FAIRBANKS — A speaker who visited several Fairbanks public schools may have run afoul of federal law last week when he handed out religious ministry material to students during at least one all-school assembly.
The speaker, Randy Rich, visited most of the secondary schools in the Fairbanks North Star Borough School District. His talk was titled “Dare to Dream” and focused on conceiving and achieving life goals.
The speech itself avoided adhering to a specifically religious message, but some teachers expressed concern after Rich, following his speech, offered a ministry pamphlet to students that he reportedly billed as his football card from his time playing in the National Football League.
“The Bible says that ‘He who began a good work in you will perfect it until the day of Christ Jesus’ (Philippians 1:6). If you want to know more about the message of God’s love and saving grace, please contact me,” the card states.
Concerns were initially raised by at least one teacher before Rich’s assembly had begun at Ryan Middle School. John Yordy, a teacher at Ryan, responded to an email about the assembly between his colleagues and building administrators stating his concern that the person coordinating Rich’s talk had the title of “Ministry Relations Coordinator” for K-Love Air1, a Christian Radio organization with an affiliate station in Fairbanks.
Ryan Middle School Principal Heather Stewart responded by email to Yordy and other teachers that her understanding was that the assembly was simply motivational in scope, not religious. Yordy provided the email to the News-Miner.
“Let’s see what the assembly holds — we might all be surprised,” Stewart wrote in the email.
After the assembly, Yordy’s concerns worsened, he said.
“This is a guy soliciting 12-year-olds to call him and speak about God’s saving grace. I’m sorry — this does not belong in a public school,” Yordy said in a phone interview. “I think this is a public concern … I think we’ve violated the Constitution.”
The News-Miner reached out to the American Civil Liberties Union of Alaska for comment, and, after several days of looking into the material Rich had presented and speaking with Yordy, lawyers for the organization expressed concern.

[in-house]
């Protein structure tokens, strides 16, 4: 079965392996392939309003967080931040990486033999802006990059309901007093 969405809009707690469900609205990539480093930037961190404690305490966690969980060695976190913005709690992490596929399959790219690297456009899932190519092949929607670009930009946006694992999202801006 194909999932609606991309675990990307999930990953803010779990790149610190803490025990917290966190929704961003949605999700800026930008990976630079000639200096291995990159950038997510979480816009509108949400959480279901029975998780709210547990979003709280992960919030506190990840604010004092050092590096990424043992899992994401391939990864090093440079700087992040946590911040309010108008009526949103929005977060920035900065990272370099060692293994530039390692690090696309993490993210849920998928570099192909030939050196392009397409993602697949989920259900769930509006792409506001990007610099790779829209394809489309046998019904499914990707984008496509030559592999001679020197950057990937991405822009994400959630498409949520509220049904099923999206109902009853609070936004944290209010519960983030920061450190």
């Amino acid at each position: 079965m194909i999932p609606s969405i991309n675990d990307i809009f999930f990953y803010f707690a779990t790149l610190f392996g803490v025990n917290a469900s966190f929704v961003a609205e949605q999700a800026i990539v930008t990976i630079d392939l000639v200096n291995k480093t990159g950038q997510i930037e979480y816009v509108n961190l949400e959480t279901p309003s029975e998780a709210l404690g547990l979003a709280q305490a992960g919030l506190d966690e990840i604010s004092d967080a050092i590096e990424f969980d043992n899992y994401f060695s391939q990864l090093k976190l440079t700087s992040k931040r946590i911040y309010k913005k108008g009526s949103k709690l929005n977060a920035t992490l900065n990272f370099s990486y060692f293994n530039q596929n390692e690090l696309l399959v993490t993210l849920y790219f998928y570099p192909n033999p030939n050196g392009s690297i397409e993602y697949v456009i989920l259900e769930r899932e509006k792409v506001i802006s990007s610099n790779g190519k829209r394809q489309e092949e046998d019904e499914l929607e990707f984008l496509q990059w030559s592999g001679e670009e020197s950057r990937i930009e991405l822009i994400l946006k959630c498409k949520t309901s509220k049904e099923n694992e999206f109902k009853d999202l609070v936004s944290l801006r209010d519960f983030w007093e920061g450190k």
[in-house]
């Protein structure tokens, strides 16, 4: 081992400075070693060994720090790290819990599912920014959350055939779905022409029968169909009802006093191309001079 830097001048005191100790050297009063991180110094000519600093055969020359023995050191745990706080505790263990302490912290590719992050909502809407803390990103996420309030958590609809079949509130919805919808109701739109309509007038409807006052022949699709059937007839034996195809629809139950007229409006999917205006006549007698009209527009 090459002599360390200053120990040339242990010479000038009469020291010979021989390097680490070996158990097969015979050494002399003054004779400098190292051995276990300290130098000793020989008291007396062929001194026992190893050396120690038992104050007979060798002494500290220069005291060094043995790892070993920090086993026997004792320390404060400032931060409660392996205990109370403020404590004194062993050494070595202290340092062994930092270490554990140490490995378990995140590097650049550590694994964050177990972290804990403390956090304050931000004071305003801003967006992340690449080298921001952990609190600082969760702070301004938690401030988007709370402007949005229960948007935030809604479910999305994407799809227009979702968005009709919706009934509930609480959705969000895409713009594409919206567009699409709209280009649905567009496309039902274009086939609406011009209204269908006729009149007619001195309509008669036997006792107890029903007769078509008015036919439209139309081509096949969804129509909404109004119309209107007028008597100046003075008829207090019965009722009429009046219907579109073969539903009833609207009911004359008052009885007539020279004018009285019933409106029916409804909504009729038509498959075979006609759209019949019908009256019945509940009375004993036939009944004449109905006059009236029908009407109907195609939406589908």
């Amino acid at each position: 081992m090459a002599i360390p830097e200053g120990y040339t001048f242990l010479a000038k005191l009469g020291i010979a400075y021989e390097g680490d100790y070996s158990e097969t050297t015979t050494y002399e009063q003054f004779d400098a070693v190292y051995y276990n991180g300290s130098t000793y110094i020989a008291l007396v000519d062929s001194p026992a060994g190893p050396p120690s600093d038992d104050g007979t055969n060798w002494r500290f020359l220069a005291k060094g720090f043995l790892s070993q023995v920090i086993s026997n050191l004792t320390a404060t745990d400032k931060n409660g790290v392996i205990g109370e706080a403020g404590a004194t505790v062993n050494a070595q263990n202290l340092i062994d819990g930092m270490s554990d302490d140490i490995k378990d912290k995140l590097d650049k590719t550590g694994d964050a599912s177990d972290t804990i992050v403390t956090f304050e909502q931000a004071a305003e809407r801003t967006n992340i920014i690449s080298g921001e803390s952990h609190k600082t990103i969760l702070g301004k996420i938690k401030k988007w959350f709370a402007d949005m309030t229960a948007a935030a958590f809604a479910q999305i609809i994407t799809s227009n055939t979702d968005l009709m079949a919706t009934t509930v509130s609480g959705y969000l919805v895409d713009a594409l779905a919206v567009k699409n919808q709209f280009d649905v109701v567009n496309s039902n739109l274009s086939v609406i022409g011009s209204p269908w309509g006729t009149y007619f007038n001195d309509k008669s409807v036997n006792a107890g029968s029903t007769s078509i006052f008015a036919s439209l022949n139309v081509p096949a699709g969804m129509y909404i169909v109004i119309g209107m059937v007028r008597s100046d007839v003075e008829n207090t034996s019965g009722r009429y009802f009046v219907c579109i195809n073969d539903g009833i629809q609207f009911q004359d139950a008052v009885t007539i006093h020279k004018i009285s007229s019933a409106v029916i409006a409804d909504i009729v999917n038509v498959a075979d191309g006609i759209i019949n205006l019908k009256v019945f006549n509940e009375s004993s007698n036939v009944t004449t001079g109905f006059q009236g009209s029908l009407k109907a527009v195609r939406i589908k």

“It clearly violates the First Amendment separation of church and state,” ACLU Alaska Director Joshua Decker said. “This school (Ryan Middle) knew ahead of time that the presentation was from a religious organization that engaged in proselytization, and it decided to go ahead with it anyway at a school-sponsored, mandatory assembly, and as such it is responsible for the presentation’s unconstitutional religious message.”
Decker said ACLU Alaska expects the school to apologize to students, parents, faculty and staff and to revamp its policies to make sure such a violation does not occur again. He said the ACLU plans to contact the district in the next few weeks.
Stewart said she believes Rich spoke at most of the district’s secondary schools.
School district administrators directed comment about the Ryan assembly to Stewart, who said she hasn’t heard any complaints from parents or students but that she believes what Rich did at the school was in a “dark gray area.”
Yordy agreed that there might not be many complaints this time but that, had the speaker been from a Muslim group or an atheist group, the public outcry would have been much different.
Stewart said, for herself as a parent, she took it as an opportunity to speak to her own children about religion, but as a principal said she could see how it might upset some people.
According to Stewart, speakers like Rich have to go through a screening process to get access to the school. She said the process is the same for all schools and is outlined by guidance from the district’s downtown office.
“Even the best screening process in place, if somebody comes in at the last minute and slips in a piece of paper that wasn’t approved, you can’t control for all variables,” she said.
But Yordy and the ACLU say the review process itself needs a review if something like this can happen so easily.
Stewart claimed that, had she known what would happen at the assembly, she wouldn’t have allowed Rich to hand out the cards.
“I think all the schools, mine included, would have made a different decision to allow him to hand those out,” she said.
Attempts to reach K-Love Air 1 by phone and email were unsuccessful.
Contact staff writer Weston Morrow at 459-7520. Follow him on Twitter at twitter.com/FDNMschools.